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di-ung-eczema-lon-vn-1What is it?

Atopic eczema (often called infantile eczema or just eczema) is an inflammation of the skin which causes a dry, red, scaling rash which is usually very itchy. In pigmented skin the appearance may be more purple or brown, and rough skin may be the dominant feature. It can become oozing and crusting. It tends to occur in young children after the age of 2-4 months. Eczema improves with increasing age in most children.

Although the cause is not known, it is commonly found in association with the allergic (atopic) conditions of asthma and hay fever. It is more likely to develop if other family members have suffered from atopic eczema, asthma or hay fever.

di-ung-eczema-lon-vn-2Where does it occur?

Atopic eczema begins in young infants. It often appears on the cheeks first which become inflamed and dry. The skin may be red or in pigmented skin shades of purple, brown or even white. It then can occur on the forehead and scalp.

As the child gets older it tends to occur on the body, and on the arms in front of the elbows and on the legs behind the knees. It can also appear around the wrists and ankles. The face is less commonly involved in older childhood, but the rash can occur behind the ears and around the eyes.

What causes it?

As mentioned above there is an association with other allergic conditions, but in most cases no obvious allergy to any substance is to be found causing the eczema. A number of factors can make it worse including:

– contact with irritant or drying substances such as soap, detergents and shampoos
– the cold weather when the skin tends to become dry
– secondary infection by bacteria
– stress

Although, many people wonder if something in the diet may be making it worse, in most children it is extremely difficult to show that a particular food is the cause of the problem.

How is it prevented & treated?

*** Things to Avoid

– Rubbing and scratching as this makes the rash worse and itchier
– Soaps, detergents and perfumed products as these dry out the skin
– Excessive washing with water as this also dries out the skin
– Spending a long time in a hot bath or shower as it will further irritate and dry out the skin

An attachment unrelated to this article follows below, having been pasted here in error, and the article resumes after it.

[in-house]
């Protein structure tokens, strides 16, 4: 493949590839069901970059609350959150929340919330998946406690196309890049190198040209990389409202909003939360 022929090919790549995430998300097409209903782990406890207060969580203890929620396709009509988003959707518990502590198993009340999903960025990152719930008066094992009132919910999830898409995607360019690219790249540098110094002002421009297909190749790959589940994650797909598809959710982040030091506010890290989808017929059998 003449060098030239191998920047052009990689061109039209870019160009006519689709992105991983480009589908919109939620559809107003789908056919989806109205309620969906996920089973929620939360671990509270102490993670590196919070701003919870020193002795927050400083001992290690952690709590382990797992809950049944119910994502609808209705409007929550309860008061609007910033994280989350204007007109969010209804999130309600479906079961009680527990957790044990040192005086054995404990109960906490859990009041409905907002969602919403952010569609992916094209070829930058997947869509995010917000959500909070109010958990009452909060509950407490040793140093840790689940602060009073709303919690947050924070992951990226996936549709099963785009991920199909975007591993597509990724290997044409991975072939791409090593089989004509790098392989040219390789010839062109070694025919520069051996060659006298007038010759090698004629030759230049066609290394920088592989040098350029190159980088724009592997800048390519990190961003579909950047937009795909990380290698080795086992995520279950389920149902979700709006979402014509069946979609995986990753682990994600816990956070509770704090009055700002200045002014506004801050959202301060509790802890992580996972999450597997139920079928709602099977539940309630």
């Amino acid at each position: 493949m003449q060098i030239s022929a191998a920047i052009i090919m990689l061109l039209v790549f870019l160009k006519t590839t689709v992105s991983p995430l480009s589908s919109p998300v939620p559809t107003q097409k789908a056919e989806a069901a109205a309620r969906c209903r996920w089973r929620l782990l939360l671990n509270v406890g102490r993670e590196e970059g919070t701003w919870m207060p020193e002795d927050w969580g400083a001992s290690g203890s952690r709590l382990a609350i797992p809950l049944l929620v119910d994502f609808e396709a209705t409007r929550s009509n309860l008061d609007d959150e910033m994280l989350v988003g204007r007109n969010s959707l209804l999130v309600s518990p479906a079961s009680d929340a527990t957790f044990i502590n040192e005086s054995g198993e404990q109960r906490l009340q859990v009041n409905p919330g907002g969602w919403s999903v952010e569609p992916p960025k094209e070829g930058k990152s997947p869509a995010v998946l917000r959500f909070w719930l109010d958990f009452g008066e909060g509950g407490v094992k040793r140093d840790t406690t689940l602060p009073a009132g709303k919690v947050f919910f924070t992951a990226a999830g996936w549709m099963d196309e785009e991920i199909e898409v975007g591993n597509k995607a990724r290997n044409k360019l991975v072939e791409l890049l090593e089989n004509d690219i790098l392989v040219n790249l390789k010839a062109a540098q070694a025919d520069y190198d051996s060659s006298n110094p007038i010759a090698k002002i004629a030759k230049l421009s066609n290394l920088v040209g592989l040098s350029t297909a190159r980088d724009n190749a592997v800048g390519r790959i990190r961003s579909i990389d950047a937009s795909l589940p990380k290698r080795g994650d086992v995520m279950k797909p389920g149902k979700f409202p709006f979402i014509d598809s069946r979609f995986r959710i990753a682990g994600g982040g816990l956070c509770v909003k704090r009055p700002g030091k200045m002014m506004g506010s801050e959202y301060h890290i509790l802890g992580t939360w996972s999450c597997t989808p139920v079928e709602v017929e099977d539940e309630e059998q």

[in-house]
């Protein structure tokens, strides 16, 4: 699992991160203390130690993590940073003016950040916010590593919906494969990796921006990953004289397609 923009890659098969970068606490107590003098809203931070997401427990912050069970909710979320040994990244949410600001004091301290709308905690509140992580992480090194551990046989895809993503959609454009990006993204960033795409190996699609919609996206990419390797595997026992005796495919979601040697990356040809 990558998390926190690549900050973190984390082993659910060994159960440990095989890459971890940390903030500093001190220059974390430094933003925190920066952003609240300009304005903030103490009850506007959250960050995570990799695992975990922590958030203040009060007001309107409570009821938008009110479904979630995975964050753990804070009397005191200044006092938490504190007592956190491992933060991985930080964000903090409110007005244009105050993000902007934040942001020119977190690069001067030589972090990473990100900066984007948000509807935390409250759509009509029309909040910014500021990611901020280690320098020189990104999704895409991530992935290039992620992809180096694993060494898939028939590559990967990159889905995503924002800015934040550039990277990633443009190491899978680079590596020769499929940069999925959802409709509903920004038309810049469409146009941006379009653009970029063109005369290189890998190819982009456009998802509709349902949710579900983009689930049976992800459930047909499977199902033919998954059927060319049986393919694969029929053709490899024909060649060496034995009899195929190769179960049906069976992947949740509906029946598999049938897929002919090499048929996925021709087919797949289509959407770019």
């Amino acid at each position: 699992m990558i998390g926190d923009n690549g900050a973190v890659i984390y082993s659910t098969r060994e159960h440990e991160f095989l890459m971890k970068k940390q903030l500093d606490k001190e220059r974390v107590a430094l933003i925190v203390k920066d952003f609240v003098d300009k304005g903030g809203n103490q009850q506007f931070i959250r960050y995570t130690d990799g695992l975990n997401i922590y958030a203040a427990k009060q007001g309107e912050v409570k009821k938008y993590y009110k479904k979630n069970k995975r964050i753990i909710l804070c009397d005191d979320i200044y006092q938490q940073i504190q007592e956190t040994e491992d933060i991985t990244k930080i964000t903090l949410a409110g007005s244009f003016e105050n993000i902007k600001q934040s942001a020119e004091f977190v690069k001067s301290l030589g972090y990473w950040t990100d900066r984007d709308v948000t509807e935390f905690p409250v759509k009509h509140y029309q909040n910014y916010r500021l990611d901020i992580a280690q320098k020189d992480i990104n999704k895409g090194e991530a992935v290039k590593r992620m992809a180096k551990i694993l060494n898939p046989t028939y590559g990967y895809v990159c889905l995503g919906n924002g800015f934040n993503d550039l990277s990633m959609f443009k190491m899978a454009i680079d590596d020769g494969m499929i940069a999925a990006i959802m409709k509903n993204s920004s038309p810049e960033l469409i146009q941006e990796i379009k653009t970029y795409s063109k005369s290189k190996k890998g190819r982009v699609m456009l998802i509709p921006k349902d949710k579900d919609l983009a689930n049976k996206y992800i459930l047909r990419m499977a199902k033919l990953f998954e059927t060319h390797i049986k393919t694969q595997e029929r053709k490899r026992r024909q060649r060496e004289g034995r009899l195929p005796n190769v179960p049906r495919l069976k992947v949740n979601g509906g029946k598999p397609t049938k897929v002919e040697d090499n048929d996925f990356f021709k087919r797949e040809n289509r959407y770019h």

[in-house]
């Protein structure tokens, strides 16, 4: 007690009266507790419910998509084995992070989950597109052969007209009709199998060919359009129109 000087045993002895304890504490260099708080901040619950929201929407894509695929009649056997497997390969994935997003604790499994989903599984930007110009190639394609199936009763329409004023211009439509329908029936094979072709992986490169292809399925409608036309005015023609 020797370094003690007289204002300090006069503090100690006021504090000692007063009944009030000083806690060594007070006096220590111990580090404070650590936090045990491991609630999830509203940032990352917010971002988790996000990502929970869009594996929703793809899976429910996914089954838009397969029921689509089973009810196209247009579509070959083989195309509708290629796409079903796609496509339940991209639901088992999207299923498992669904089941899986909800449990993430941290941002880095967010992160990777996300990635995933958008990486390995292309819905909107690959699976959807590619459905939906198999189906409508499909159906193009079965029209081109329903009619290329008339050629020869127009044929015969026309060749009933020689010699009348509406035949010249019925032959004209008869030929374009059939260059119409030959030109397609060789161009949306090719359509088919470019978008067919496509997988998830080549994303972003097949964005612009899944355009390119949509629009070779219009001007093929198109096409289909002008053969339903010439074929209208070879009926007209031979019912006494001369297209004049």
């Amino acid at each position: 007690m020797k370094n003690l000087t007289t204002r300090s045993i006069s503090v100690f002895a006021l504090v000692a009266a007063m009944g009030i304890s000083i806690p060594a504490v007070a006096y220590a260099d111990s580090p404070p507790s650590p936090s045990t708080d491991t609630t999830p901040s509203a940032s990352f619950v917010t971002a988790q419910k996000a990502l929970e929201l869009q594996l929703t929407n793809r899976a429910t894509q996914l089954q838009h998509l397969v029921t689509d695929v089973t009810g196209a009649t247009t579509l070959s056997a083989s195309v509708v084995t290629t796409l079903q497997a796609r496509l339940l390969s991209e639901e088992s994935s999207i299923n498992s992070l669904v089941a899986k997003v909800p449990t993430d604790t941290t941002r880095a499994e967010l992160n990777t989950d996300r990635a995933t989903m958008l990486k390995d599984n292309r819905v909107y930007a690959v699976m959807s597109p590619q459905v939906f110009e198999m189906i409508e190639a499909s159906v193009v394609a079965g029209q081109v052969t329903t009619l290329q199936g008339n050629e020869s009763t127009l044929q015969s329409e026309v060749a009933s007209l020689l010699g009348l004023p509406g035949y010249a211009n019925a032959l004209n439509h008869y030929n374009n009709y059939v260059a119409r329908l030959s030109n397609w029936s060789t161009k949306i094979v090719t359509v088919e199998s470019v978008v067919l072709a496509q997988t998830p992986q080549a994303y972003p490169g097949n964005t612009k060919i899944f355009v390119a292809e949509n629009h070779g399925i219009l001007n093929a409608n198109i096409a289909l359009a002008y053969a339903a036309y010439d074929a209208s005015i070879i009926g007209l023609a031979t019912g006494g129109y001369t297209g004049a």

– Extremes of temperatures
– Doonas as they heat the child and make the eczema itchy
– Wearing prickly clothing such as wool in contact with the skin
– Direct contact with wool in blankets, carpets and sheepskin

*** Things to Do

– Use bath oil instead of soap to clean the skin
– Apply a moisturiser, such as sorbolene or queous cream regularly, especially after bathing
– After bathing or showering dry the skin by gently patting and not rubbing
– Undress in a warm room during the winter
– Keep the bedroom cool during summer
– Wear loose cotton clothing (or cotton/synthetic mix)
– Remove labels from clothing
– Use good quality absorbent nappies and change them regularly

If atopic eczema is more severe, the doctor may prescribe a cortisone to apply to the skin. In general, low-strength cortisone creams or ointments are used when the eczema is active and once it settles, these are stopped. The moisturisers are continued, even when the skin is under control.

If the eczema is infected, antibiotics prescribed by a doctor may be necessary. Antihistamine syrups may be useful for itch, particularly if it is occurring at night and causing lack of sleep.

The role of diet in the treatment of eczema is not clear and for most children the results of special diets are very disappointing. Although there is no harm in seeking an opinion about diet, it should be from someone who has a good understanding of eczema, plus an understanding of the food requirements of 
young children.

Important Pointsdi-ung-eczema-lon-vn-3

– Avoid soap for washing the child’s skin
– Avoid bubble baths and washing the hair with shampoo in the bath
– Use a small amount of non-perfumed simple bath oil in the bath
– Have a bath every second day if the skin is becoming dry
– Avoid long hot baths and gently pat dry the skin
– Regularly put moisturisers – sorbolene or aqueous cream – on the child’s skin, especially immediately after bathing.
– Use good quality absorbent nappies and change them regularly
– Babies should have their vaccinations as usual
– Special diets make little difference to a child with eczema

 

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